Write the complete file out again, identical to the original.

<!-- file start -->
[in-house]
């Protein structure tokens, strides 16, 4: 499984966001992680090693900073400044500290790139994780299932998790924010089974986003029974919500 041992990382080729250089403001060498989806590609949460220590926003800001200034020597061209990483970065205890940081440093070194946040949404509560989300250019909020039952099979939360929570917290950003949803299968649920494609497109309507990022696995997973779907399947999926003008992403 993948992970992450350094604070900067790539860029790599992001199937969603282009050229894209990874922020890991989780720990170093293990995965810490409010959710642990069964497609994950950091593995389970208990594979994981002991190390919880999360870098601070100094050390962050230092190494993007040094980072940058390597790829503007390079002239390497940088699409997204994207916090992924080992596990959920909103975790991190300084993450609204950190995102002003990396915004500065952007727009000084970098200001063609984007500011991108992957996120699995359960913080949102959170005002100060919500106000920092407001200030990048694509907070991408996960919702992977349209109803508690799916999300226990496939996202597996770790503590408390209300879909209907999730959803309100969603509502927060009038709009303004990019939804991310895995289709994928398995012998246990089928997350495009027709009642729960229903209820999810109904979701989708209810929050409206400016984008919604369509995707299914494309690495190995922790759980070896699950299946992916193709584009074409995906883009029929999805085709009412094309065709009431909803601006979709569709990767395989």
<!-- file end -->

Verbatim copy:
[in-house]
């Protein structure tokens, strides 16, 4: 499984966001992680090693900073400044500290790139994780299932998790924010089974986003029974919500 041992990382080729250089403001060498989806590609949460220590926003800001200034020597061209990483970065205890940081440093070194946040949404509560989300250019909020039952099979939360929570917290950003949803299968649920494609497109309507990022696995997973779907399947999926003008992403 993948992970992450350094604070900067790539860029790599992001199937969603282009050229894209990874922020890991989780720990170093293990995965810490409010959710642990069964497609994950950091593995389970208990594979994981002991190390919880999360870098601070100094050390962050230092190494993007040094980072940058390597790829503007390079002239390497940088699409997204994207916090992924080992596990959920909103975790991190300084993450609204950190995102002003990396915004500065952007727009000084970098200001063609984007500011991108992957996120699995359960913080949102959170005002100060919500106000920092407001200030990048694509907070991408996960919702992977349209109803508690799916999300226990496939996202597996770790503590408390209300879909209907999730959803309100969603509502927060009038709009303004990019939804991310895995289709994928398995012998246990089928997350495009027709009642729960229903209820999810109904979701989708209810929050409206400016984008919604369509995707299914494309690495190995922790759980070896699950299946992916193709584009074409995906883009029929999805085709009412094309065709009431909803601006979709569709990767395989």